24/07/18
24/07/18

EU’s von der Leyen re-elected as Commission president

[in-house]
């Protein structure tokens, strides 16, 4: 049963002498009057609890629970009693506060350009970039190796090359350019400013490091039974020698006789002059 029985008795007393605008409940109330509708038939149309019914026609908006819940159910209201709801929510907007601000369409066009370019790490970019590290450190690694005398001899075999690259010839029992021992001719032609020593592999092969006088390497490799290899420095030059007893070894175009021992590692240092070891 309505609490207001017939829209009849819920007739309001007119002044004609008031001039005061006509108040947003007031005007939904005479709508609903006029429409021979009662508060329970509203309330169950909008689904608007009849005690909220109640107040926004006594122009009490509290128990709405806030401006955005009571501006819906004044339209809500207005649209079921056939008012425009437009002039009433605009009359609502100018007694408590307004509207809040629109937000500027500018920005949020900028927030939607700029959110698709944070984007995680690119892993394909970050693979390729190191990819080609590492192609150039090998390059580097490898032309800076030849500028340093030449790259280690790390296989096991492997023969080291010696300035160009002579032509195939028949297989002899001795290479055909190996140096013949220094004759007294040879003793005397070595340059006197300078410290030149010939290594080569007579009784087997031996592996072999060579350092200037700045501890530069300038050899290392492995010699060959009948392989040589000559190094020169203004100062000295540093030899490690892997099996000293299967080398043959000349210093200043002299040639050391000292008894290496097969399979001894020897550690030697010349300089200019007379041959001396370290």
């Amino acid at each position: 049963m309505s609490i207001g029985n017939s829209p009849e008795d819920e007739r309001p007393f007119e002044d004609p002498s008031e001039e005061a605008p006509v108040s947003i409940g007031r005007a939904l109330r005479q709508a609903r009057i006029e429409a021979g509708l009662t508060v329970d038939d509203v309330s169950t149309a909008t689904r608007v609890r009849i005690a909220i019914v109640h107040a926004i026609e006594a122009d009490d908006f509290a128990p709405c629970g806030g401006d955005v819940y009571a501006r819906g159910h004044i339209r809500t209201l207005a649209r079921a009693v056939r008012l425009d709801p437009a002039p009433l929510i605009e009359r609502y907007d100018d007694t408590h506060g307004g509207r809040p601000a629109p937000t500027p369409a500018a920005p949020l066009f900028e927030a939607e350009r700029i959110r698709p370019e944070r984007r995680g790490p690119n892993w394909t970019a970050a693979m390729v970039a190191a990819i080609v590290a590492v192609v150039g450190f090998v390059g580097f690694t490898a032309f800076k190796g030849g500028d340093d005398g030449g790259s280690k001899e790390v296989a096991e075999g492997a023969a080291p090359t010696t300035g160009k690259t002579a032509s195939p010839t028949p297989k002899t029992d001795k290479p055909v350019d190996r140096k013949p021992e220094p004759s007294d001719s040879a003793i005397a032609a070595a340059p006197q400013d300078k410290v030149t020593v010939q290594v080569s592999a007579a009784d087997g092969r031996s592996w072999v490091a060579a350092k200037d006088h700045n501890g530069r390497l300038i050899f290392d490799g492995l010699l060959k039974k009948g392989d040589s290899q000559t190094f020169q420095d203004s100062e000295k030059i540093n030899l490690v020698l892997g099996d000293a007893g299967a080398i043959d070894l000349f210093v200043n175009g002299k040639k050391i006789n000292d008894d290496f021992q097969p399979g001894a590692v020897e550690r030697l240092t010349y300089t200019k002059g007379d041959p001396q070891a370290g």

Brussels, 18 July (Argus) — The European Parliament today approved Ursula von der Leyen's re-election as president of the European Commission. Nominated by EU states in June, von der Leyen received 401 votes, by secret ballot, from parliament's 720 newly elected members. Von der Leyen called for continuing climate and energy policy in her 2024-29 mandate to achieve greenhouse gas (GHG) cuts of at least 90pc by 2040 from 1990 levels. "I have not forgotten how [Russian president Vladimir] Putin blackmailed us by cutting us off from Russian fossil fuels. We invested massively in homegrown cheap renewables. And this enabled us to break free from dirty Russian fossil fuels," said von der Leyen, promising to end the "era of dependency on Russian fossil fuels". She did not give an end date for this, nor did she specify if this includes a commitment to end Russian LNG imports. Von der Leyen went on to detail political guidelines for 2024-29. In the first 100 days of her new mandate, she pledged to propose a "clean industrial deal", albeit without giving concrete figures about how much investment this would channel to infrastructure and industry, particularly for energy-intensive sectors. The clean industrial deal will help bring down energy bills, she said. Von der Leyen told parliament the commission would propose legislation, under the European Climate Law, establishing a 90pc emission-reduction target for 2040. Her political guidelines also call for scaling up and prioritising clean-tech investment, including in grid infrastructure, storage capacity, transport infrastructure for captured CO2, energy efficiency, power digitalization, and deployment of a hydrogen network. She will also extend aggregate demand mechanisms beyond gas to include hydrogen and critical raw materials. Her political guidelines note the dangers of dependencies or fraying supply chains, from Putin's "energy blackmail" or China's monopoly on battery and chip raw materials. Majority report Passing the necessary legislation to implement her stated policies will now require approval from EU states and from parliament. Unless amplified by Germany's election next year, election victories by far-right parties in France and elsewhere appear not to threaten EU state majorities for specific legislation. Parliament's political centre-left S&D and liberal Renew groups, as well as von der Leyen's own centre-right EPP, have elaborated key policy requests . These broadly call for the continuation of von der Leyen's Green Deal, the set of legislation and policy measures aimed at 55pc GHG emission reduction by 2030, compared with 1990 levels. A symbolic issue for von der Leyen to decide, or compromise on, is the internal combustion engine (ICE). Her EPP group wants to stick to technological neutrality and to revise the phase-out, by 2035, of new ICE cars if they cannot run exclusively on carbon-neutral fuels. The EPP wants an EU e-fuel, biofuel, and low-carbon fuel strategy. Von der Leyen's guidelines reflect the need to gain support from centre-right, centre-left, and greens. For the ICE phase-out, she said the 2035 climate neutrality target for new cars creates investor and manufacturer "predictability" but requires a "technology-neutral approach, in which e-fuels have a role to play." She made no mention of carbon-neutral biofuels. It will be impossible for von der Leyen to satisfy all demands in her second mandate. That includes policy asks put forward by the EPP, ranging from a "pragmatic" definition of low-carbon hydrogen, market rules for carbon capture and storage, postponing the EU's deforestation regulation, to catering more for farmers, even by scrapping EU wildlife protection for wolves and bears. EU member states are expected to propose their candidates for commissioners in August, including those responsible for energy, climate, and trade policies. When parliament has held hearings for candidates in late October, von der Leyen's new commission would then be subject to a final vote. By Dafydd ab Iago Send comments and request more information at feedback@argusmedia.com Copyright © 2024. Argus Media group . All rights reserved.